Tell us more about your role at Fischer Homes since you joined the company. 

I graduated from the University of Kentucky in 2016 and started my career with Fischer homes in January 2017 as a Field Manager. In this role, my main responsibilities were managing the construction of our homes and more importantly, providing a customer experience that exceeded expectations. It was very rewarding to be in charge of building homes. Even now when I drive by communities, I point out homes to my wife, Anne, saying, “I built that home”. It's something that I am extremely proud of, but also thankful I had the opportunity and responsibility of providing a family with their home. The lasting memory is seeing customers’ sheer joy on move-in day, knowing you helped made their dream a reality. 

In 2020, you were given the opportunity to grow your career in a different role within Fischer Homes as a Sales Counselor. Tell us about that.  

These two jobs are on quite opposite ends of the spectrum. One being operations-oriented, and the other being sales-oriented. This transition didn’t materialize overnight. I was approached by my mentor, and market president Jason Finch to develop a plan on what I wanted to learn and do next. We both agreed that sales would challenge me the most, and I would learn an essential segment of the business. He was also slightly biased, as he was a new home sales superstar back in the day! Although he is a Tennessee fan, which shows some questionable judgment on his part, he was correct, sales would challenge me most. I have been blessed, and very fortunate that Fischer Homes, and the business leaders within it have allowed me to work in two very different roles. It has provided challenges and resulted in career growth. But most importantly it has provided me with purpose-driven work.

How do you add value to the mission of the company?
First I have to say that I am a very small part of a large, and growing company. To build an exceptional customer experience. It takes every department, from land development to architecture, to sales, marketing, and HR. Not one department or employee is more important than the other, and all must work in unison to execute our mission statement flawlessly. How I add value to the company, with the mission statement in mind, can be best summed up by a phrase that echos through Fischer Homes: “Promise only what you can deliver, and deliver what you promise.” 

What originally motivated you to pursue your MBA degree at Gatton? 

A big motivator was one more year - a sort of victory lap as a Wildcat - and a free trip to Europe at the end of it! All jokes aside, as an engineering student I approached problems in black and white. The answers were finite and either wrong or right. Getting my MBA changed the way I approach problems. Business decisions rarely only affect one department. A decision made by architecture or engineering will likely affect marketing, and sales as well. Understanding how all these pieces fit together, and affect one another was a key driver in wanting to get my MBA, and getting it at Gatton was a no-brainer. Being paired with companies who had real problems affecting their business was a priceless experience.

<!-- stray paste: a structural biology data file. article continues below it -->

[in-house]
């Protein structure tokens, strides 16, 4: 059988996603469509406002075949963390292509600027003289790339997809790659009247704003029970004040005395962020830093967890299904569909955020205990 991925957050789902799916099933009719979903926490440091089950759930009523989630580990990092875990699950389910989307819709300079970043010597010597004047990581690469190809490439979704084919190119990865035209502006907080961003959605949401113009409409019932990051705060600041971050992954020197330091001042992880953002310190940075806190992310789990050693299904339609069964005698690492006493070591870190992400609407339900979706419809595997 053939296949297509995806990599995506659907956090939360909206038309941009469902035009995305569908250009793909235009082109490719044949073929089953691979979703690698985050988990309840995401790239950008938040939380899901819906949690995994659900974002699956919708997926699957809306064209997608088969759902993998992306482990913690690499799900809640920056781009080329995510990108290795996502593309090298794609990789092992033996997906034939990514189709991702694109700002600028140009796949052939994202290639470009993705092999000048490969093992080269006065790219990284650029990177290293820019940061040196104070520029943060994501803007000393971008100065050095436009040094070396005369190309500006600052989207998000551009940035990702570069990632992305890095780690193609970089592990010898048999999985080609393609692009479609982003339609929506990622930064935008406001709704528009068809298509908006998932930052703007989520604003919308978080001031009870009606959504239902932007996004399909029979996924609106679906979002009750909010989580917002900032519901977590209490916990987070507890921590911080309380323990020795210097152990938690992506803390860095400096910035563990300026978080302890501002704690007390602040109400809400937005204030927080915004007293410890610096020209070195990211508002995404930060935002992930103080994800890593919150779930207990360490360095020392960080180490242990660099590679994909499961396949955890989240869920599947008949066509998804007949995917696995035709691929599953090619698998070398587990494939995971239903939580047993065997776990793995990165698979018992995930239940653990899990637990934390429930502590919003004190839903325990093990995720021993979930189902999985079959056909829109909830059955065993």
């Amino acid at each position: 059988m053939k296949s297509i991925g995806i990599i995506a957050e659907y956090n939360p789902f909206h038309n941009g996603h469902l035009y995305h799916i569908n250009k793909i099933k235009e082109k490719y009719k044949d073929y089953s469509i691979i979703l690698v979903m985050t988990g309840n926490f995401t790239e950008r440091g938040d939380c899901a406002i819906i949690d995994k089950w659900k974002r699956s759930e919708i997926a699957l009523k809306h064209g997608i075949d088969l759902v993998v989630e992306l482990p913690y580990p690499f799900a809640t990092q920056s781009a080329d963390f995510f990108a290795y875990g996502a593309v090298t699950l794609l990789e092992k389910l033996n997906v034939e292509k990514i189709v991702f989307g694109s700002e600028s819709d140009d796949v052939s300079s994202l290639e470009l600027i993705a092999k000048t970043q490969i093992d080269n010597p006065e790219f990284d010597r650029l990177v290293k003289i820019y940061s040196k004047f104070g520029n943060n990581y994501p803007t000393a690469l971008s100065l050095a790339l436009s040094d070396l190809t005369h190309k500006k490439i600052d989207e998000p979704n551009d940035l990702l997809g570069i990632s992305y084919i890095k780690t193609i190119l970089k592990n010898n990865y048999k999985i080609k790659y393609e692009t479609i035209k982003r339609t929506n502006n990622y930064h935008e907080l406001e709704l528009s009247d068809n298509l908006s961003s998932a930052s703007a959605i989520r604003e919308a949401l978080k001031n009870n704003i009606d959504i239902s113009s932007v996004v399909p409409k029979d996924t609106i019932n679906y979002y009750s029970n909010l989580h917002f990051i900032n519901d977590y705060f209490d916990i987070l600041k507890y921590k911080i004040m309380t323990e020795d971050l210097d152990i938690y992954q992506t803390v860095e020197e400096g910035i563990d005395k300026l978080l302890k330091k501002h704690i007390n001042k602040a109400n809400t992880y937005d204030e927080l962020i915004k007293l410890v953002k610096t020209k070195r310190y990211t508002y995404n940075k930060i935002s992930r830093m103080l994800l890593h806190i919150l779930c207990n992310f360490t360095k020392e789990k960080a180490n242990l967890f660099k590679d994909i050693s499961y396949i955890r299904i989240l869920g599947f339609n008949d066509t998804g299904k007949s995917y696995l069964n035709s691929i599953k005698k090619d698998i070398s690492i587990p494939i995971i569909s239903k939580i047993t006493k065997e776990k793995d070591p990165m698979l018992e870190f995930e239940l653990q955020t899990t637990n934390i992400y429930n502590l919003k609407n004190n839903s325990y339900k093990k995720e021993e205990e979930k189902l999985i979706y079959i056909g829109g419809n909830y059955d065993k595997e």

How was the interview process at Fischer Homes for you?

The interview process was straightforward, streamlined, but also challenging in the best way. I discovered Fischer Homes at our engineering career fair. I met key personnel in human resources and representatives that were in the role I was interviewing for. I was also able to speak with profit center leaders, who took time out of their busy schedules to attend the career fairs. The interviews themselves had a mix of the above personnel, with a combination of behavioral-based questions, and competency-based questions. Fischer asked the tough questions, which I appreciated, but also answered the challenging questions I had in return. I remember it was extremely important for me to find a company that had opportunities for growth and could point to specific examples of individuals that were able to excel in different roles within the company. 

What advice would you give your fellow classmates as they look for post-graduate employment?

That’s a tough one. I’ll try to keep it concise. Find the right company that shares your values and is committed to growing your career. I didn’t know what I wanted to be when I grew up, still don’t, but luckily, I’m with a company who’s helping me figure it out as I go. And finally, your degrees will get you the interview and probably the job. But after that, wipe the slate clean and start fresh. You’re not going to become CEO in a day, so dive into the weeds, and be willing to fail and learn from it!